COLUMBUS, Ohio (AP) — Despite the uncertainty raised over the date of Ohio’s primary election, the state is ready to move forward with early voting Tuesday for a likely May 3 contest with statewide and congressional races, but not legislative ones.
The partial primary is scheduled to go ahead despite months of unresolved legal wrangling that has seen proposed redistricting maps repeatedly shot down by the Ohio Supreme Court as unconstitutional gerrymanders. U.S. House races have been allowed to continue because court proceedings have tied up the latest disputed map beyond Election Day.
State legislative races are being delayed because no set of district boundaries has been settled on long enough to be used for making ballots.
Ohioans must register to vote by Monday, unless the judiciary or Legislature intervenes, even as legal challenges continue to pour into state and federal courts.
Some things to know about the situation:
WHICH RACES WILL APPEAR ON THE MAY 3 BALLOT?
Voters will decide partisan primaries for U.S. Senate, U.S. House, governor, secretary of state and various local races and ballot questions. The seven-way Republican primary for retiring GOP Sen. Rob Portman’s seat is among the nastiest and most expensive in the nation this year, with an endorsement from former President Donald Trump still a long shot possibility. Three Democrats are also running for the seat, which the party sees as among their best chances nationally to flip. Republican Gov. Mike DeWine is facing three GOP challengers from the right, while two former mayors — Nan Whaley of Dayton and John Cranley of Cincinnati — are vying for the Democratic gubernatorial nomination.
WHAT ABOUT LEGISLATIVE RACES?
Candidates for Ohio House and Ohio Senate will not appear on May 3 ballots. A group of Republican voters had asked a federal court to force the state to use one of three sets of legislative maps approved by the Ohio Redistricting Commission but rejected by the state Supreme Court, but last week a panel of federal judges said no. That has left contests for state senators and representatives, as well as races for party central committees and state school boards, in limbo.
Secretary of State Frank LaRose, a Republican and member of the commission, wrote lawmakers that if they didn’t act by Friday to make changes — which they didn’t — those races would go forward on Aug. 2.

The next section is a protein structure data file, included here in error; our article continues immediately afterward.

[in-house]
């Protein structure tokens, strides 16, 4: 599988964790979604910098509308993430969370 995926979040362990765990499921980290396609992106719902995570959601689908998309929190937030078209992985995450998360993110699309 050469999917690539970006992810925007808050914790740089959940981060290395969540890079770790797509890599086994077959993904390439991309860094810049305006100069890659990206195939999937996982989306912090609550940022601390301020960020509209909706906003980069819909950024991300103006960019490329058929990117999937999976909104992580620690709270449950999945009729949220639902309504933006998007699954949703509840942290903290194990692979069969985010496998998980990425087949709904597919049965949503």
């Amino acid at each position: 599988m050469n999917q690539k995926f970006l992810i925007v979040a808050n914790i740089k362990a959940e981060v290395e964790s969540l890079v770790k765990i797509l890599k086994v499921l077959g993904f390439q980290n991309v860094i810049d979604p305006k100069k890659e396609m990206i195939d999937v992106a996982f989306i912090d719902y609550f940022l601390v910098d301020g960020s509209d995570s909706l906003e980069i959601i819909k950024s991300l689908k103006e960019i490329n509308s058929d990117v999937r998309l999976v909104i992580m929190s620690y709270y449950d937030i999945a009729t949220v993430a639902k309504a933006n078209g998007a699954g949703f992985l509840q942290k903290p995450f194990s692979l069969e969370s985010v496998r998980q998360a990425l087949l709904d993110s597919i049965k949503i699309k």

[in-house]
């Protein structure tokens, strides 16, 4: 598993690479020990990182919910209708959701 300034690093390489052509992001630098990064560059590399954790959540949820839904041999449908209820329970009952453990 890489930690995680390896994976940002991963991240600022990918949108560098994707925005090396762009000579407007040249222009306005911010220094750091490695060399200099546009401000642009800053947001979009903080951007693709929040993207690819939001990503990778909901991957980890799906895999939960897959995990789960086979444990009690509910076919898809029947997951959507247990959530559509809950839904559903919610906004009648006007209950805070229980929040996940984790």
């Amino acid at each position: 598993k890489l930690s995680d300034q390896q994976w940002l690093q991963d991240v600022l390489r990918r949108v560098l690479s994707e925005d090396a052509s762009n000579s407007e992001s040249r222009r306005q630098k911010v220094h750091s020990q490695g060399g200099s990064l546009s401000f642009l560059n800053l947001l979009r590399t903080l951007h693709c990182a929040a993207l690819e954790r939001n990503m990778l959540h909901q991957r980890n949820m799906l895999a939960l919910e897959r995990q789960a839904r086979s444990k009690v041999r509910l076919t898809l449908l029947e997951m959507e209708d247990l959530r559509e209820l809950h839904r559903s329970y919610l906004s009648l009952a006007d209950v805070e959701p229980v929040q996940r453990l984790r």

WHY HAS OHIO BEEN HAVING SO MUCH TROUBLE WITH ITS MAPS?
This is the state’s first go-round with new redistricting rules approved overwhelmingly by voters to stop gerrymandering. Disagreement abounds over how the system should work. Beyond that, Republicans who control both the Legislature and the Ohio Redistricting Commission have repeatedly approved maps that the Ohio Supreme Court has found unconstitutionally drawn to unduly favor Republicans. Their legislative maps have been invalidated three times and counting, and their congressional maps have been challenged in court twice.
WHY WERE SOME PEOPLE ASKING FOR A DELAY?
Voting rights and Democratic groups — and even, at points, the state elections chief and some political candidates — have asked to delay the primary to allow time for acceptable maps to be crafted. But the Ohio Supreme Court said it did not have the power to move the election, and Republican majorities at the Statehouse have opted against it so far.
That has voter groups concerned.
“Given all the chaos and confusion around redistricting this year, there have been limited voter registration drives and most voters don’t know that the deadline is Monday,” said Jen Miller, executive director of the League of Women Voters of Ohio. “Both voter registration and poll worker numbers are down significantly.”
WHY ARE SOME DISPUTED MAPS BEING USED MAY 3 AND NOT OTHERS?
The quick answer is timing. The Ohio Redistricting Commission’s second try at a constitutional congressional map has been challenged at the Ohio Supreme Court. But after the timetable for hearing that case extended well past the primary, LaRose deemed the map valid for use on May 3 ballots.
By contrast, litigation over legislative maps has been much more volatile. By the time federal judges made their decision last week on emergency requests to intervene in the primary, time had run out for those candidates to be added to ballots.
Parties in a separate federal lawsuit over the congressional maps asked Friday for judges to keep U.S. House races under the challenged map from going forward, too.